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Balanced approach on rising baht urged
Publication Date : 24-01-2013
As Thailand faces the challenge of how to tackle the baht's rapid appreciation, Brazil's tax on foreign capital inflows is an interesting example of how countries deal with a large capital influx that causes a sharp rise in their currencies, a World Bank official told The Nation yesterday.
Asked whether the Bank of Thailand might need to put in place capital controls to stem foreign inflows that have caused the baht to rise sharply of late, Andrew Burns, manager of the institution's Development Prospects Group, said the capital-inflow issue was sometimes a difficult one to manage.
"We have seen countries like Brazil, for example, struggling to maintain their currencies' stability in the face of volatile flows," he said on the sidelines of the "Prospects for the Global and Thai Economies amid Uncertainty" seminar, co-hosted by the World Bank and Thammasat University.
"The real challenge here is to find the right balance between efforts to limit the impact of volatility on the one hand, while preserving the benefits of capital inflows on the other," he added.
Burns said some of the steps taken in Brazil were interesting, with the idea of taxing some of the more volatile components of capital inflows being useful, while it was also fairly clear that introducing a broad capital control was not a beneficial strategy.
He said that while it was difficult to eliminate such volatility completely, the measures that have been used in Brazil and Turkey were interesting approaches that have met with some success.
Brazil in 2009 imposed a 2-per-cent tax on financial transactions for foreign inflows that go into fixed-income instruments. The Brazilian authorities have more recently increased the tax to 6 per cent in an effort to prevent a sharp appreciation of the currency, the real, against the US dollar.
Kirida Bhaopichitr, the World Bank's senior country economist, said the high volatility of the baht might only be a short-term phenomenon, and the central bank had tried to smooth out the recent rapid changes.
"Exporters should also adapt to the volatile environment," she suggested.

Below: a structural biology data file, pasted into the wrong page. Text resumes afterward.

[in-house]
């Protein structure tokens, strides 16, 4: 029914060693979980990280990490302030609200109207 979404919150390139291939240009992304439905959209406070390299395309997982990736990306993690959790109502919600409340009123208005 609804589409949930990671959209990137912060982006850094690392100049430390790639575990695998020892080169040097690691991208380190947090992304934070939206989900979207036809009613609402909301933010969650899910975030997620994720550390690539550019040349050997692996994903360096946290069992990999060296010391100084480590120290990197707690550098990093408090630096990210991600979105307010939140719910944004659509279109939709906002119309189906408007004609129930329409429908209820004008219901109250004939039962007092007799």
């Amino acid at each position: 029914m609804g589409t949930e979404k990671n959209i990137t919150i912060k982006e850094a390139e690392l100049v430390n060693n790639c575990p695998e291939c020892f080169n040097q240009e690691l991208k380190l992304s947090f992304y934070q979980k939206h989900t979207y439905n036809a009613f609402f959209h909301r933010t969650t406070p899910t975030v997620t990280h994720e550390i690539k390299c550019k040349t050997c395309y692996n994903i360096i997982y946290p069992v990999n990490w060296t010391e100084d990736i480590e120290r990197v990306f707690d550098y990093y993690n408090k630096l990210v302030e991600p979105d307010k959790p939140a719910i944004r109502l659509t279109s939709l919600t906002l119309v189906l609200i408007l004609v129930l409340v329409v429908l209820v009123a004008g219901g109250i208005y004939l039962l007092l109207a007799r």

She believes the baht will rise along with other Asian currencies against the dollar, so Thailand's exports will not be adversely affected to any significant degree.
She expects the baht will likely move between 29.50 and 30 per dollar this year.
Kirida said the biggest threat to the Thai economy this year was the weakness of the global economy, which is projected to expand by 2.4 per cent, slightly up from 2.3 per cent last year.
There would be a negative impact on economic growth if the government were to disburse less than 60 billion baht (US$2 billion) on water-management projects, she said, adding that higher public spending would boost gross domestic product.
The World Bank forecasts that the Thai economy will expand 5 per cent this year, against estimated growth of 4.7 per cent last year.
Speaking at a separate event, Finance Minister Kittiratt Na-Ranong said the baht's appreciation meant there was a good opportunity for the import of products required for investment.
"There is no expectation of the Bank of Thailand intervening, as it would only be a short-term solution. The longer-term picture needs to be seen, as Thailand will undertake real investment. The long-term plan doesn't require us having a surplus all the time," he said.
Prime Minister Yingluck Shinawatra yesterday called an urgent meeting with Kittiratt, BOT Governor Prasarn Trairatvorakul, Arkhom Termpittayapaisith, secretary-general of the Office of the National Economic and Social Development Board, and representatives from the Fiscal Policy Office to ask them to monitor the baht's appreciation carefully.
The government will also seek a discussion with exporters soon to help them deal with the currency's volatility.
Banthoon Lamsam, chief executive officer and president of Kasikornbank, said the baht's strength was a challenging issue for the BOT and the government to find a balanced path that helps all parties.
While the unit's strength does not benefit exporters, it is of benefit to overseas investment by Thai companies, he said, adding that it was not easy for regulators to rein in its appreciation without affecting both of these key segments of the business sector.